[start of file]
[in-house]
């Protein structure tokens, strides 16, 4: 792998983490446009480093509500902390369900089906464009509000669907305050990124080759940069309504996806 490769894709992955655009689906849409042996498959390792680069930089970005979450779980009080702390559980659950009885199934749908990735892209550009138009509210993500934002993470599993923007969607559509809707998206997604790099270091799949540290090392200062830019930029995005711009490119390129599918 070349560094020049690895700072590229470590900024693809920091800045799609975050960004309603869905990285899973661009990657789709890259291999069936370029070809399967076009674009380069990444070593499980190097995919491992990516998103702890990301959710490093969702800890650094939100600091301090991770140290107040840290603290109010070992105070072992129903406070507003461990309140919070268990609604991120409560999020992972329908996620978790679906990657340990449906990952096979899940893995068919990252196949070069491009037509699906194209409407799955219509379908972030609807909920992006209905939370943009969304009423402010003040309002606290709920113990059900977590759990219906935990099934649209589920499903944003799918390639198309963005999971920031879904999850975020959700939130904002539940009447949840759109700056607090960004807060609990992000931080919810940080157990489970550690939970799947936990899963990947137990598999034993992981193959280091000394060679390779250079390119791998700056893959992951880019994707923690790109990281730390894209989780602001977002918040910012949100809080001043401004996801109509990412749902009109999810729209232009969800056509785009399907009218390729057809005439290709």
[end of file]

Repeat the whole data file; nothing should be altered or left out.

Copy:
[in-house]
């Protein structure tokens, strides 16, 4: 792998983490446009480093509500902390369900089906464009509000669907305050990124080759940069309504996806 490769894709992955655009689906849409042996498959390792680069930089970005979450779980009080702390559980659950009885199934749908990735892209550009138009509210993500934002993470599993923007969607559509809707998206997604790099270091799949540290090392200062830019930029995005711009490119390129599918 070349560094020049690895700072590229470590900024693809920091800045799609975050960004309603869905990285899973661009990657789709890259291999069936370029070809399967076009674009380069990444070593499980190097995919491992990516998103702890990301959710490093969702800890650094939100600091301090991770140290107040840290603290109010070992105070072992129903406070507003461990309140919070268990609604991120409560999020992972329908996620978790679906990657340990449906990952096979899940893995068919990252196949070069491009037509699906194209409407799955219509379908972030609807909920992006209905939370943009969304009423402010003040309002606290709920113990059900977590759990219906935990099934649209589920499903944003799918390639198309963005999971920031879904999850975020959700939130904002539940009447949840759109700056607090960004807060609990992000931080919810940080157990489970550690939970799947936990899963990947137990598999034993992981193959280091000394060679390779250079390119791998700056893959992951880019994707923690790109990281730390894209989780602001977002918040910012949100809080001043401004996801109509990412749902009109999810729209232009969800056509785009399907009218390729057809005439290709």